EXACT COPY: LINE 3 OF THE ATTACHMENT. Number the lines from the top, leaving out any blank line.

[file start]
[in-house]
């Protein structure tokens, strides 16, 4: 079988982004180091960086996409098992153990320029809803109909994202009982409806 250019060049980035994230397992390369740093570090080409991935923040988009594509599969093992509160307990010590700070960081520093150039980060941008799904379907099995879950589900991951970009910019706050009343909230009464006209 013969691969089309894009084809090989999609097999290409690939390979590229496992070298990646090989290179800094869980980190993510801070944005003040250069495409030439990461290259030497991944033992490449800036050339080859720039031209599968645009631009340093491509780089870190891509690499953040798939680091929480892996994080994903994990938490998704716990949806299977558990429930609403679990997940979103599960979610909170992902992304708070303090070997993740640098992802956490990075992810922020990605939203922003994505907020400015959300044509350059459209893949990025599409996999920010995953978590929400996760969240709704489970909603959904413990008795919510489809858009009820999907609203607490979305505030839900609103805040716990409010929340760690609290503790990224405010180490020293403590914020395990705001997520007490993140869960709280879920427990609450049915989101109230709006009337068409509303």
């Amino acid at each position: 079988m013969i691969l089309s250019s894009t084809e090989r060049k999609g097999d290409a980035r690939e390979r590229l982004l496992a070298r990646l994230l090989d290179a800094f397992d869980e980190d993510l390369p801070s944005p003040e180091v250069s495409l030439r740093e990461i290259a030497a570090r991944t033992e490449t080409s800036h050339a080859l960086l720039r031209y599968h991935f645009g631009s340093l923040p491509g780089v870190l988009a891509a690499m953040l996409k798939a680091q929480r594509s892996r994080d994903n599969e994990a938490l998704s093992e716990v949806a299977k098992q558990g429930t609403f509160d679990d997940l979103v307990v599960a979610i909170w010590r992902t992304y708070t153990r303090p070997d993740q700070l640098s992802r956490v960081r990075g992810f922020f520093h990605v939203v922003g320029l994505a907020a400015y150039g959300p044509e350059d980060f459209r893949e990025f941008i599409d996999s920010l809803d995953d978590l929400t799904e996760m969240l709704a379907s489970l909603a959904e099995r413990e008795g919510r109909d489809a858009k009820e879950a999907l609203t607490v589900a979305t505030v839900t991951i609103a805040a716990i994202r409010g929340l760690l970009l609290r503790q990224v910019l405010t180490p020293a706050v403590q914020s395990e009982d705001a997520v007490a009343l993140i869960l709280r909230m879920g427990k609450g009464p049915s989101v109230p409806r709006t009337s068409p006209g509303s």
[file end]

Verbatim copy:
């Amino acid at each position: 079988m013969i691969l089309s250019s894009t084809e090989r060049k999609g097999d290409a980035r690939e390979r590229l982004l496992a070298r990646l994230l090989d290179a800094f397992d869980e980190d993510l390369p801070s944005p003040e180091v250069s495409l030439r740093e990461i290259a030497a570090r991944t033992e490449t080409s800036h050339a080859l960086l720039r031209y599968h991935f645009g631009s340093l923040p491509g780089v870190l988009a891509a690499m953040l996409k798939a680091q929480r594509s892996r994080d994903n599969e994990a938490l998704s093992e716990v949806a299977k098992q558990g429930t609403f509160d679990d997940l979103v307990v599960a979610i909170w010590r992902t992304y708070t153990r303090p070997d993740q700070l640098s992802r956490v960081r990075g992810f922020f520093h990605v939203v922003g320029l994505a907020a400015y150039g959300p044509e350059d980060f459209r893949e990025f941008i599409d996999s920010l809803d995953d978590l929400t799904e996760m969240l709704a379907s489970l909603a959904e099995r413990e008795g919510r109909d489809a858009k009820e879950a999907l609203t607490v589900a979305t505030v839900t991951i609103a805040a716990i994202r409010g929340l760690l970009l609290r503790q990224v910019l405010t180490p020293a706050v403590q914020s395990e009982d705001a997520v007490a009343l993140i869960l709280r909230m879920g427990k609450g009464p049915s989101v109230p409806r709006t009337s068409p006209g509303s």